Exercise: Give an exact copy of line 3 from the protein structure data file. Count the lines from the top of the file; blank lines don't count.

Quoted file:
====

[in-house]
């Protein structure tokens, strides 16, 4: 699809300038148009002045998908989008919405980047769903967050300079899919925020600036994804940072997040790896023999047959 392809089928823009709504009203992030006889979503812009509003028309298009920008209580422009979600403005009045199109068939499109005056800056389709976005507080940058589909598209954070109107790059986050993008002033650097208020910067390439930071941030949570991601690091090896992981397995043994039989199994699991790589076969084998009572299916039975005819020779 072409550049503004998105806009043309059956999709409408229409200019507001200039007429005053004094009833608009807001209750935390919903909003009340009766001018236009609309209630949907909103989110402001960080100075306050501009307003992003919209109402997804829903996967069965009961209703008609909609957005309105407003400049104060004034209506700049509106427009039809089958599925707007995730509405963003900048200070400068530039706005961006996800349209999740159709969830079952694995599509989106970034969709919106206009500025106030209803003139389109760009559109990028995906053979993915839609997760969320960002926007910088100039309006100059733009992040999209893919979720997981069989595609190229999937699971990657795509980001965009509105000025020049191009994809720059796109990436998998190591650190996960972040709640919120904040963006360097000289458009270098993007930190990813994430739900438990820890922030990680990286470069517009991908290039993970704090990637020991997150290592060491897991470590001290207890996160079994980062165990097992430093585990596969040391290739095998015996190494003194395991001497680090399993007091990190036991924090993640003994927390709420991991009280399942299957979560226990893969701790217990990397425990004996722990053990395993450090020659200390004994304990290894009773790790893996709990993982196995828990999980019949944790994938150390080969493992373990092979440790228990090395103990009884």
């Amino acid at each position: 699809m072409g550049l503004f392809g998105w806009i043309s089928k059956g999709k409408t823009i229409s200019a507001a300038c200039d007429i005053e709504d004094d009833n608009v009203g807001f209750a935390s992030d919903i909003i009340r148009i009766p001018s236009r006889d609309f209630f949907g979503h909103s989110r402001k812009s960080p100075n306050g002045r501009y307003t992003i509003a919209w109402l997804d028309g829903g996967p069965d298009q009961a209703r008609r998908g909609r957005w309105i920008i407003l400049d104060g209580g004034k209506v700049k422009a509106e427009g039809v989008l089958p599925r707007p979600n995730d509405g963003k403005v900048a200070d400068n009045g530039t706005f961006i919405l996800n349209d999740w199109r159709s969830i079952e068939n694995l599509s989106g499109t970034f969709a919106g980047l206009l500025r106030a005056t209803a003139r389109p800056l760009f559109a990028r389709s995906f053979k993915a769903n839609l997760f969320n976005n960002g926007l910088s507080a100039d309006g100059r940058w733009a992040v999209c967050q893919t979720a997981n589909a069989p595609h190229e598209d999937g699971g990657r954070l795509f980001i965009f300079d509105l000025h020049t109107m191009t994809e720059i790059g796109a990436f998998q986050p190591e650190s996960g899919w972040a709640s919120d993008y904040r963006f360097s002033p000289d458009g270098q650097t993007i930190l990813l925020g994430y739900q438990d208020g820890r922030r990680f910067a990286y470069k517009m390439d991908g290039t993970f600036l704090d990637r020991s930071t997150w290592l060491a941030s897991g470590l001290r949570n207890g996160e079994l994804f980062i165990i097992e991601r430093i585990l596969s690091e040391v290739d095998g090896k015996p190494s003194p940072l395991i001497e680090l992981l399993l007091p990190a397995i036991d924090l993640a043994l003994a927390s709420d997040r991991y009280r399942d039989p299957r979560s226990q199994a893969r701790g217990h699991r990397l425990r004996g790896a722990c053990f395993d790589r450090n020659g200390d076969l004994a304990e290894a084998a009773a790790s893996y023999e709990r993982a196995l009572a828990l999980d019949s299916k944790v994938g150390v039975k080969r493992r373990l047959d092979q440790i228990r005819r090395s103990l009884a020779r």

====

């Amino acid at each position: 699809m072409g550049l503004f392809g998105w806009i043309s089928k059956g999709k409408t823009i229409s200019a507001a300038c200039d007429i005053e709504d004094d009833n608009v009203g807001f209750a935390s992030d919903i909003i009340r148009i009766p001018s236009r006889d609309f209630f949907g979503h909103s989110r402001k812009s960080p100075n306050g002045r501009y307003t992003i509003a919209w109402l997804d028309g829903g996967p069965d298009q009961a209703r008609r998908g909609r957005w309105i920008i407003l400049d104060g209580g004034k209506v700049k422009a509106e427009g039809v989008l089958p599925r707007p979600n995730d509405g963003k403005v900048a200070d400068n009045g530039t706005f961006i919405l996800n349209d999740w199109r159709s969830i079952e068939n694995l599509s989106g499109t970034f969709a919106g980047l206009l500025r106030a005056t209803a003139r389109p800056l760009f559109a990028r389709s995906f053979k993915a769903n839609l997760f969320n976005n960002g926007l910088s507080a100039d309006g100059r940058w733009a992040v999209c967050q893919t979720a997981n589909a069989p595609h190229e598209d999937g699971g990657r954070l795509f980001i965009f300079d509105l000025h020049t109107m191009t994809e720059i790059g796109a990436f998998q986050p190591e650190s996960g899919w972040a709640s919120d993008y904040r963006f360097s002033p000289d458009g270098q650097t993007i930190l990813l925020g994430y739900q438990d208020g820890r922030r990680f910067a990286y470069k517009m390439d991908g290039t993970f600036l704090d990637r020991s930071t997150w290592l060491a941030s897991g470590l001290r949570n207890g996160e079994l994804f980062i165990i097992e991601r430093i585990l596969s690091e040391v290739d095998g090896k015996p190494s003194p940072l395991i001497e680090l992981l399993l007091p990190a397995i036991d924090l993640a043994l003994a927390s709420d997040r991991y009280r399942d039989p299957r979560s226990q199994a893969r701790g217990h699991r990397l425990r004996g790896a722990c053990f395993d790589r450090n020659g200390d076969l004994a304990e290894a084998a009773a790790s893996y023999e709990r993982a196995l009572a828990l999980d019949s299916k944790v994938g150390v039975k080969r493992r373990l047959d092979q440790i228990r005819r090395s103990l009884a020779r």